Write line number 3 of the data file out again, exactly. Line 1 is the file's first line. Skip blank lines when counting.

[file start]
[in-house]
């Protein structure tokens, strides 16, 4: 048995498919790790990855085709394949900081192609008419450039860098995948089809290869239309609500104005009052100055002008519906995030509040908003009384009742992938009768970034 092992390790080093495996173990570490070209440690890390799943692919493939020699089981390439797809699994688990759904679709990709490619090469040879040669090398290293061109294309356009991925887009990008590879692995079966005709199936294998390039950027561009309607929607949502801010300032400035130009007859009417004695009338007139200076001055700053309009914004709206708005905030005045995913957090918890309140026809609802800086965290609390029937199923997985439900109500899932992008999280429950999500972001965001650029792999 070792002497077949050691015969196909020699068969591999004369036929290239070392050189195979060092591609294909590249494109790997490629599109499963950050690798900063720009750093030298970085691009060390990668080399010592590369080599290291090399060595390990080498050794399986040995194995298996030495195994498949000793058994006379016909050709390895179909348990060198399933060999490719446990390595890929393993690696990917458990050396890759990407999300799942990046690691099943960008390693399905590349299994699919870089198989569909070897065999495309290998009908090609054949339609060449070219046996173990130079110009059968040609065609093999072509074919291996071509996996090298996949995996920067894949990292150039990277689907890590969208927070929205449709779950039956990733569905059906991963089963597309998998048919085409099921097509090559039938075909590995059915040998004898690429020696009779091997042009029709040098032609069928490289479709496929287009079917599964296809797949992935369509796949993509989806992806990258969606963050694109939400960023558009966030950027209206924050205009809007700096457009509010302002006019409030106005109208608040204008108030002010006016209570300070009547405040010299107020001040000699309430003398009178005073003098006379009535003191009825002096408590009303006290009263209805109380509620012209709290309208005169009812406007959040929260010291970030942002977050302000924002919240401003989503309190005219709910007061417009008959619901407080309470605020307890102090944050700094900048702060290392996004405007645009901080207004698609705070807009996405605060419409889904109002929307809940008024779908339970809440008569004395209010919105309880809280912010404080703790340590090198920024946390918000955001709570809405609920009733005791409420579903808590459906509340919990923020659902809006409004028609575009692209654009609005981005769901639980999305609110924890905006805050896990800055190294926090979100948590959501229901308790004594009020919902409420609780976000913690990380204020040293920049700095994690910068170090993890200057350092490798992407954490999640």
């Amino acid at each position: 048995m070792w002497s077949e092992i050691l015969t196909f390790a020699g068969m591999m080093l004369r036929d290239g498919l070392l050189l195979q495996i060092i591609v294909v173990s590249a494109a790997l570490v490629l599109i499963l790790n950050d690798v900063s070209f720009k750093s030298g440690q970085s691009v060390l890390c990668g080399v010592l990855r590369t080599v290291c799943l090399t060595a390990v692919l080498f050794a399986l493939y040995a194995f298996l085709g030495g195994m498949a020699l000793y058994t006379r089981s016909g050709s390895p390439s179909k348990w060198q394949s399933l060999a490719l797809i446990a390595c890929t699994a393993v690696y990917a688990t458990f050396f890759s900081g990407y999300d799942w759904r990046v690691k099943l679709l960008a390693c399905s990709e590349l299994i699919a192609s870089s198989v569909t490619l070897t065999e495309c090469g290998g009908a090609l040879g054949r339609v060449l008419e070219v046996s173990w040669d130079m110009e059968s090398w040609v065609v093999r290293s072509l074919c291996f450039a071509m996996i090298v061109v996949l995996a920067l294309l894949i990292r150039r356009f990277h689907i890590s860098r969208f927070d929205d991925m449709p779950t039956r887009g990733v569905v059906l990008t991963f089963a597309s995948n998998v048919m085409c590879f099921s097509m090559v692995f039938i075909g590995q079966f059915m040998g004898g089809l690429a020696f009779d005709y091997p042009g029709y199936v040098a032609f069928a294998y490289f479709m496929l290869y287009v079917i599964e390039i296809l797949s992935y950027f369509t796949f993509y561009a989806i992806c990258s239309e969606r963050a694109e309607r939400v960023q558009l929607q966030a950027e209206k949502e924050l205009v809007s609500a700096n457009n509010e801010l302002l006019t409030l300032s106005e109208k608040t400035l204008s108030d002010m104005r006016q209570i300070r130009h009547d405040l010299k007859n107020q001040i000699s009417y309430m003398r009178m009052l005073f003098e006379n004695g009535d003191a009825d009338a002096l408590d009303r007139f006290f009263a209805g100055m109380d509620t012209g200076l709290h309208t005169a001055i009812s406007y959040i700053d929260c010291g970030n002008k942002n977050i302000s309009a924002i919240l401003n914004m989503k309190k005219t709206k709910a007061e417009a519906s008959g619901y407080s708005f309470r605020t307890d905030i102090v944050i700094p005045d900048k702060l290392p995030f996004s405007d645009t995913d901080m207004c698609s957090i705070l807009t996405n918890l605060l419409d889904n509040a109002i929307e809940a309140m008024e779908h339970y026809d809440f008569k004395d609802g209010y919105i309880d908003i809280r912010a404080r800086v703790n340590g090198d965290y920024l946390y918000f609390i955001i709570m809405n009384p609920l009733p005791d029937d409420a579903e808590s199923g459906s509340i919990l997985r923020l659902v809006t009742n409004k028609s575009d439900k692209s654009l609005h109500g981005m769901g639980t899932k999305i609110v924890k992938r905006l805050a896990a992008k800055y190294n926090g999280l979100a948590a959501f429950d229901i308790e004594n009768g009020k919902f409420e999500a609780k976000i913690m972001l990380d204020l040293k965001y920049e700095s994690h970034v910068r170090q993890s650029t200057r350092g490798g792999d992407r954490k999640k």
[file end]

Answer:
């Amino acid at each position: 048995m070792w002497s077949e092992i050691l015969t196909f390790a020699g068969m591999m080093l004369r036929d290239g498919l070392l050189l195979q495996i060092i591609v294909v173990s590249a494109a790997l570490v490629l599109i499963l790790n950050d690798v900063s070209f720009k750093s030298g440690q970085s691009v060390l890390c990668g080399v010592l990855r590369t080599v290291c799943l090399t060595a390990v692919l080498f050794a399986l493939y040995a194995f298996l085709g030495g195994m498949a020699l000793y058994t006379r089981s016909g050709s390895p390439s179909k348990w060198q394949s399933l060999a490719l797809i446990a390595c890929t699994a393993v690696y990917a688990t458990f050396f890759s900081g990407y999300d799942w759904r990046v690691k099943l679709l960008a390693c399905s990709e590349l299994i699919a192609s870089s198989v569909t490619l070897t065999e495309c090469g290998g009908a090609l040879g054949r339609v060449l008419e070219v046996s173990w040669d130079m110009e059968s090398w040609v065609v093999r290293s072509l074919c291996f450039a071509m996996i090298v061109v996949l995996a920067l294309l894949i990292r150039r356009f990277h689907i890590s860098r969208f927070d929205d991925m449709p779950t039956r887009g990733v569905v059906l990008t991963f089963a597309s995948n998998v048919m085409c590879f099921s097509m090559v692995f039938i075909g590995q079966f059915m040998g004898g089809l690429a020696f009779d005709y091997p042009g029709y199936v040098a032609f069928a294998y490289f479709m496929l290869y287009v079917i599964e390039i296809l797949s992935y950027f369509t796949f993509y561009a989806i992806c990258s239309e969606r963050a694109e309607r939400v960023q558009l929607q966030a950027e209206k949502e924050l205009v809007s609500a700096n457009n509010e801010l302002l006019t409030l300032s106005e109208k608040t400035l204008s108030d002010m104005r006016q209570i300070r130009h009547d405040l010299k007859n107020q001040i000699s009417y309430m003398r009178m009052l005073f003098e006379n004695g009535d003191a009825d009338a002096l408590d009303r007139f006290f009263a209805g100055m109380d509620t012209g200076l709290h309208t005169a001055i009812s406007y959040i700053d929260c010291g970030n002008k942002n977050i302000s309009a924002i919240l401003n914004m989503k309190k005219t709206k709910a007061e417009a519906s008959g619901y407080s708005f309470r605020t307890d905030i102090v944050i700094p005045d900048k702060l290392p995030f996004s405007d645009t995913d901080m207004c698609s957090i705070l807009t996405n918890l605060l419409d889904n509040a109002i929307e809940a309140m008024e779908h339970y026809d809440f008569k004395d609802g209010y919105i309880d908003i809280r912010a404080r800086v703790n340590g090198d965290y920024l946390y918000f609390i955001i709570m809405n009384p609920l009733p005791d029937d409420a579903e808590s199923g459906s509340i919990l997985r923020l659902v809006t009742n409004k028609s575009d439900k692209s654009l609005h109500g981005m769901g639980t899932k999305i609110v924890k992938r905006l805050a896990a992008k800055y190294n926090g999280l979100a948590a959501f429950d229901i308790e004594n009768g009020k919902f409420e999500a609780k976000i913690m972001l990380d204020l040293k965001y920049e700095s994690h970034v910068r170090q993890s650029t200057r350092g490798g792999d992407r954490k999640k």